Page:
I recently picked up a brand new vintage 2009 business targeted netbook, sealed in box – the Fujitsu Siemens Esprimo u9200 (fact sheet) (review => archive). At just short of 2KG (4.37 pounds) it’s rather bulky compared to today’s netbooks, but as a rather disposable piece of equipment for travel, which I’d be perfectly fine with leaving at a customs office or having stolen (same thing, I guess), it’s great.
This netbook is from the era during which companies were offering “downgrades” from the included Windows Vista to Windows XP, as loads of people preferred that, and like many
cheapass economical machines at the time, it wasn’t really capable of running its included operating system at a satisfying speed. With Windows XP, however, it’s a different story. In fact, using SpeedswitchXP, it can even be permanently underclocked, which makes the fan shut up, and the operating system still performs adequately.
was never is no longer safe for daily use. It’s old, technically outdated, insecure, and many modern browsers no longer support it. When used carefully, as a machine to remote into other things, and when routing all outbound traffic through a VPN, I believe it’s usable, but I wouldn’t recommend it to anyone.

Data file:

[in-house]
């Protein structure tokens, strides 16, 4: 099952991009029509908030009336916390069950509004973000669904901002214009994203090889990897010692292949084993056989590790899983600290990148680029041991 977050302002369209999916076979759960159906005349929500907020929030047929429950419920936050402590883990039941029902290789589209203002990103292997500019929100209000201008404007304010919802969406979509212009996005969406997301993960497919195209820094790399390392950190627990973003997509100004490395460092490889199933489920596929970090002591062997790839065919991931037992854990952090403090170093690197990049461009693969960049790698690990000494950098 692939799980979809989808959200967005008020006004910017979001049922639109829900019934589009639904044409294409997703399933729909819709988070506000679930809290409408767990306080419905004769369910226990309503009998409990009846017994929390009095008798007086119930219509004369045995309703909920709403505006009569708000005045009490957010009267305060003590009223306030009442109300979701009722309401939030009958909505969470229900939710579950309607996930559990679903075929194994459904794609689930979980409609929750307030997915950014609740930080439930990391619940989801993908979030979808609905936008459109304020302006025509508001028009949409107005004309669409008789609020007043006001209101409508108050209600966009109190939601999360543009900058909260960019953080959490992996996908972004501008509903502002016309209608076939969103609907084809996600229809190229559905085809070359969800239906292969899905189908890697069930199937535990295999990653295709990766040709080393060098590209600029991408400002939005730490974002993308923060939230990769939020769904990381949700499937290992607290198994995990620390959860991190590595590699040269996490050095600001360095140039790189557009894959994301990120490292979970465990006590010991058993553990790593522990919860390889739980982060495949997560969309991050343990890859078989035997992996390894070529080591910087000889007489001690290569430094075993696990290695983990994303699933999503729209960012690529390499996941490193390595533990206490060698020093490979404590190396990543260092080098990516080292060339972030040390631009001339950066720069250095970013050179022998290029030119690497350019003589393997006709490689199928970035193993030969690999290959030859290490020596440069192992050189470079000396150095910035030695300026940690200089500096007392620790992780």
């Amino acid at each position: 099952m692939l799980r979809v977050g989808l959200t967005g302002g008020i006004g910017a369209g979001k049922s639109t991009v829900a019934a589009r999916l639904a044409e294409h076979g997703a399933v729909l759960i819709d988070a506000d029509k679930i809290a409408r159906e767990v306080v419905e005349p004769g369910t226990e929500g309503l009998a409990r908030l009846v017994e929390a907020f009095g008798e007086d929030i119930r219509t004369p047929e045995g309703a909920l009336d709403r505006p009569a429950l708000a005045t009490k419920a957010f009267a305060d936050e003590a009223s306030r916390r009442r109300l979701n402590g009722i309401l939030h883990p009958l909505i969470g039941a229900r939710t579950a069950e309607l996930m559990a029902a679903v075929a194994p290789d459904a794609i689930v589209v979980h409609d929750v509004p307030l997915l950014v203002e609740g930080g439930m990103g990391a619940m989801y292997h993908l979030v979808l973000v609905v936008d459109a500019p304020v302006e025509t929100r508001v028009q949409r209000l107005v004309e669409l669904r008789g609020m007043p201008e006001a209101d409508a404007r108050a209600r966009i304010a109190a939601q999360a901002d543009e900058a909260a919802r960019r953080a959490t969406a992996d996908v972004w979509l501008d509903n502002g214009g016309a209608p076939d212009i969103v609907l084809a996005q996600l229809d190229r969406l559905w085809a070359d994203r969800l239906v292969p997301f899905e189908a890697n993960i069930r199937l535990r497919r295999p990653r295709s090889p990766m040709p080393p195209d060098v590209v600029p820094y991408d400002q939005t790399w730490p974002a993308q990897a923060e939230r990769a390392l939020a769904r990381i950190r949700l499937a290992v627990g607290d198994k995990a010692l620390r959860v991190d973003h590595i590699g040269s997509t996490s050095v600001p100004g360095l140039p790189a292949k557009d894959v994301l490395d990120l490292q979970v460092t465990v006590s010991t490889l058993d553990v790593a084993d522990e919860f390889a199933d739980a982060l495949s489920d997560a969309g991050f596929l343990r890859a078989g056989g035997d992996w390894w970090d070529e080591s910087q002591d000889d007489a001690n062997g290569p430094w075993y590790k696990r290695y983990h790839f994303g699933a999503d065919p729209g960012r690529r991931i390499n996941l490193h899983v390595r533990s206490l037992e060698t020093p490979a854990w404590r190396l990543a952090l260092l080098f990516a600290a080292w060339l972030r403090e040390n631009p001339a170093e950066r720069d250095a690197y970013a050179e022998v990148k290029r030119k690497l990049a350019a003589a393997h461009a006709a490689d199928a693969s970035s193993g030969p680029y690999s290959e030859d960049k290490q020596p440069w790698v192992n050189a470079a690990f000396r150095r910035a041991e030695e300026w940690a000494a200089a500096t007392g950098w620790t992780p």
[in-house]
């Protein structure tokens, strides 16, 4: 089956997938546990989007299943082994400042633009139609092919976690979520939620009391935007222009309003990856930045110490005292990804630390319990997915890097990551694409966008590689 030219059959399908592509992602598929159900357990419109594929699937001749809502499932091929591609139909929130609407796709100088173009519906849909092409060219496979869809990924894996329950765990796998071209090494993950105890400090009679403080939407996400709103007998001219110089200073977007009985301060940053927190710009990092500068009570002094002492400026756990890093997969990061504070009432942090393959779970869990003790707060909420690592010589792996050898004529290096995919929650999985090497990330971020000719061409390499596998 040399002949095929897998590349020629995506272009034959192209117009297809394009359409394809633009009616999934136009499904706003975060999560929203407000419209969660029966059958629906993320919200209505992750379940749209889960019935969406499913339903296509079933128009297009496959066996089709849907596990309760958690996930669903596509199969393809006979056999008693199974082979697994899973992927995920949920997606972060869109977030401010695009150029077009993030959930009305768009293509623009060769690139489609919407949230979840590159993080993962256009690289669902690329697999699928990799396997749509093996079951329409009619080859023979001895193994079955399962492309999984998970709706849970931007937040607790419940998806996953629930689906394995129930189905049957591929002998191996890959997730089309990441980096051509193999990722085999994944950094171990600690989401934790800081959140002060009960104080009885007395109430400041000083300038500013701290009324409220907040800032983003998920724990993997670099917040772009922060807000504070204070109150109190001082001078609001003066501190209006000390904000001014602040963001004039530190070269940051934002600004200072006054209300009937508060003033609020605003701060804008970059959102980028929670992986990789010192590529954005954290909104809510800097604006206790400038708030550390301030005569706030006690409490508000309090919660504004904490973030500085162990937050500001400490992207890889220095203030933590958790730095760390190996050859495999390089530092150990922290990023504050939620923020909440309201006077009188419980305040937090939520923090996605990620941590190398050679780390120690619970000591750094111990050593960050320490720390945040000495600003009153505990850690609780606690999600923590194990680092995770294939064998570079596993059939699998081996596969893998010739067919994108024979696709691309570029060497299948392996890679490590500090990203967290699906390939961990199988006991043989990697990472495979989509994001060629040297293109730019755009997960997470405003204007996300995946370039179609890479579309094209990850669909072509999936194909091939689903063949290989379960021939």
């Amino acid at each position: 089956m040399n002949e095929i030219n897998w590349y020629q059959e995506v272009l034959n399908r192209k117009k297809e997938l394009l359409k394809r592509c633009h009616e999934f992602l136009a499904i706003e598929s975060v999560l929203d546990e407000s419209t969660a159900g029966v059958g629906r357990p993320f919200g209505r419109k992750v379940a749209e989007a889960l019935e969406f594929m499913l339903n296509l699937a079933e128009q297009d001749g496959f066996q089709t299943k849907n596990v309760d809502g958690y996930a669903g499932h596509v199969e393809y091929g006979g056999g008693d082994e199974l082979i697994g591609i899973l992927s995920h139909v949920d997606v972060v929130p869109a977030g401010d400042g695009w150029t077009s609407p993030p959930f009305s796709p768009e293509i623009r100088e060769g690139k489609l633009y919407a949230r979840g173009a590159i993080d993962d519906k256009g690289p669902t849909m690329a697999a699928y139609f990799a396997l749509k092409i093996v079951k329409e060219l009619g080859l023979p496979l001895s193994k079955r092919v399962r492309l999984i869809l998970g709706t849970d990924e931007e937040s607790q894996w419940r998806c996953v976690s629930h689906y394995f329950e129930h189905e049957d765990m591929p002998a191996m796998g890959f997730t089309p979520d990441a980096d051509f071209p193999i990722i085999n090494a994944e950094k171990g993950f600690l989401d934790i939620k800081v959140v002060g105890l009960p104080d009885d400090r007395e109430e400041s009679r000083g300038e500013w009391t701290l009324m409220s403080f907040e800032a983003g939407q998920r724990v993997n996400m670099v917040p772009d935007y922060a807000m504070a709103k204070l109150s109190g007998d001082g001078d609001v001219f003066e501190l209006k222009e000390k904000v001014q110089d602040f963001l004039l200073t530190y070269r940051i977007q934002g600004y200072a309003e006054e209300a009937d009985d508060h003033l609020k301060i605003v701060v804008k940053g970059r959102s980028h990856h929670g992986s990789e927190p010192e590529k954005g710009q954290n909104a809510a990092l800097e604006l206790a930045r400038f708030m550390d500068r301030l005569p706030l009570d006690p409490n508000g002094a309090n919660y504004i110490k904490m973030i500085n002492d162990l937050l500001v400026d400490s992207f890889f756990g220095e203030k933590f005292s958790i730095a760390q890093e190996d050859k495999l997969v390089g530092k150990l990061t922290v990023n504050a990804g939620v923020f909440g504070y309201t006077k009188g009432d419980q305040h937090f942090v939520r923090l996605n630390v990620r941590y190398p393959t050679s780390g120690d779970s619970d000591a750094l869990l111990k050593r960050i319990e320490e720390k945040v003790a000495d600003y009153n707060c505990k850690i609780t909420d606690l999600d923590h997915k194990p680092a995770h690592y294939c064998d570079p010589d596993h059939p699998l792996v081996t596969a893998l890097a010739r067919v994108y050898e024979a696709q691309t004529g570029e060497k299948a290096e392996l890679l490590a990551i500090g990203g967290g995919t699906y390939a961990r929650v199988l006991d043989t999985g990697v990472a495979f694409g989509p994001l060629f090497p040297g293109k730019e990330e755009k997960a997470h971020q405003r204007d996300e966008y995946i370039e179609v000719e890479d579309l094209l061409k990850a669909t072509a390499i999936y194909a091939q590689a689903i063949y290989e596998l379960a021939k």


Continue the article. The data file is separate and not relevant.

Windows XP, even with SP3 preinstalled on the CD, does not contain the drivers for the SATA controller in the u9200. While these can be loaded by pressing F6 during the installation, with a USB floppy drive connected, it’s much more elegant to burn a custom Windows XP install CD with the drivers included, using a process known as slipstreaming. For this, a program called nLite can be used. Wayne Zimmerman has an excellent writeup on how to do this over here (archive).
As for the drivers required for the u9200, I couldn’t find them on the Fujitsu support page, but the one for the Asian market still had them. I stuffed them all in this zip file: u9200_drivers.zip
While the bulk of the drivers are awesome to slipstream onto the CD, giving you full screen resolution, networking, etc. from the get-go, the SATA driver is unfortunately not the correct kind for loading as a plug-in storage driver during the install. For this you need the special “f6 floppy”, which you can get directly from Intel. Or here: STOR_all32_f6flpy_18.104.22.1687_PV.zip
IMPORTANT: When slipstreaming the “f6flpy” driver, DO NOT add it as a “Regular PNP driver” (do this with the rest). You want to add it as a Textmode driver (this is the kind available during text mode install, and thus when selecting the install partition), and you want to specifically select the “Intel(R) ICH8M-E/M SATA AHCI Controller“. If you do not do this, your install CD will still not find the drive.
Selecting the driver should look something like this:
All ready to go:
And that’s it! The Windows XP installer should now recognize your drive (I replaced mine with a cheap SSD, and it still worked). Enjoy the Windows XPerience.